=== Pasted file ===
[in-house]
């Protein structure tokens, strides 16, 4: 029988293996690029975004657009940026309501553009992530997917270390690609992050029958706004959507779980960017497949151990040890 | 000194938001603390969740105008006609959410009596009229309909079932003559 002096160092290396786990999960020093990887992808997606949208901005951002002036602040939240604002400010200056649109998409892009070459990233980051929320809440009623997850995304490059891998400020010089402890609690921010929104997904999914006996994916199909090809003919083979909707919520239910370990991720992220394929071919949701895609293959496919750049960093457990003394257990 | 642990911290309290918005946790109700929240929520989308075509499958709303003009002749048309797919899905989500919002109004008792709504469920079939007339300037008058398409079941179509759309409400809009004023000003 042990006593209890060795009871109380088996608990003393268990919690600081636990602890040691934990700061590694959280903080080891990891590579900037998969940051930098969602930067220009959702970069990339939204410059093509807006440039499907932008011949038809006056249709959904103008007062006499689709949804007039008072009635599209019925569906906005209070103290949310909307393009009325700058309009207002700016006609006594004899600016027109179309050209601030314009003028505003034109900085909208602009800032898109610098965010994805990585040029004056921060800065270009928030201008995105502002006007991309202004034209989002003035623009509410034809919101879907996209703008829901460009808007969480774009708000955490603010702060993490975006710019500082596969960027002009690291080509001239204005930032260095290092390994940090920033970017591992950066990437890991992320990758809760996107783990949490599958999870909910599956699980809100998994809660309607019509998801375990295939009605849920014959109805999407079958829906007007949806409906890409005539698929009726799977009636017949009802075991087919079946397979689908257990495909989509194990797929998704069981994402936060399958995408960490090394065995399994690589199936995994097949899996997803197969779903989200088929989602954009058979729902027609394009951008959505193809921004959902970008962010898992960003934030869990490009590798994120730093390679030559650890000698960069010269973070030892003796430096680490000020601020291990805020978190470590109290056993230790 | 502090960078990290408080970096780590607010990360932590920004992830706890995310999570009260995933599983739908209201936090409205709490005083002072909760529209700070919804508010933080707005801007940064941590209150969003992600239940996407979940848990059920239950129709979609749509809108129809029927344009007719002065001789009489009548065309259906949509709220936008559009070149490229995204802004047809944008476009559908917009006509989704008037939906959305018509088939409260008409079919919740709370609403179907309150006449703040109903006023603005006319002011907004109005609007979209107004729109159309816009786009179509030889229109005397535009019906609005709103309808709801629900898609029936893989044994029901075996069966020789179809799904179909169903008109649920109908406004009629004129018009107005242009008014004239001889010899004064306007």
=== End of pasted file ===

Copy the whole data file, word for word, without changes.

[in-house]
């Protein structure tokens, strides 16, 4: 029988293996690029975004657009940026309501553009992530997917270390690609992050029958706004959507779980960017497949151990040890 | 000194938001603390969740105008006609959410009596009229309909079932003559 002096160092290396786990999960020093990887992808997606949208901005951002002036602040939240604002400010200056649109998409892009070459990233980051929320809440009623997850995304490059891998400020010089402890609690921010929104997904999914006996994916199909090809003919083979909707919520239910370990991720992220394929071919949701895609293959496919750049960093457990003394257990 | 642990911290309290918005946790109700929240929520989308075509499958709303003009002749048309797919899905989500919002109004008792709504469920079939007339300037008058398409079941179509759309409400809009004023000003 042990006593209890060795009871109380088996608990003393268990919690600081636990602890040691934990700061590694959280903080080891990891590579900037998969940051930098969602930067220009959702970069990339939204410059093509807006440039499907932008011949038809006056249709959904103008007062006499689709949804007039008072009635599209019925569906906005209070103290949310909307393009009325700058309009207002700016006609006594004899600016027109179309050209601030314009003028505003034109900085909208602009800032898109610098965010994805990585040029004056921060800065270009928030201008995105502002006007991309202004034209989002003035623009509410034809919101879907996209703008829901460009808007969480774009708000955490603010702060993490975006710019500082596969960027002009690291080509001239204005930032260095290092390994940090920033970017591992950066990437890991992320990758809760996107783990949490599958999870909910599956699980809100998994809660309607019509998801375990295939009605849920014959109805999407079958829906007007949806409906890409005539698929009726799977009636017949009802075991087919079946397979689908257990495909989509194990797929998704069981994402936060399958995408960490090394065995399994690589199936995994097949899996997803197969779903989200088929989602954009058979729902027609394009951008959505193809921004959902970008962010898992960003934030869990490009590798994120730093390679030559650890000698960069010269973070030892003796430096680490000020601020291990805020978190470590109290056993230790 | 502090960078990290408080970096780590607010990360932590920004992830706890995310999570009260995933599983739908209201936090409205709490005083002072909760529209700070919804508010933080707005801007940064941590209150969003992600239940996407979940848990059920239950129709979609749509809108129809029927344009007719002065001789009489009548065309259906949509709220936008559009070149490229995204802004047809944008476009559908917009006509989704008037939906959305018509088939409260008409079919919740709370609403179907309150006449703040109903006023603005006319002011907004109005609007979209107004729109159309816009786009179509030889229109005397535009019906609005709103309808709801629900898609029936893989044994029901075996069966020789179809799904179909169903008109649920109908406004009629004129018009107005242009008014004239001889010899004064306007």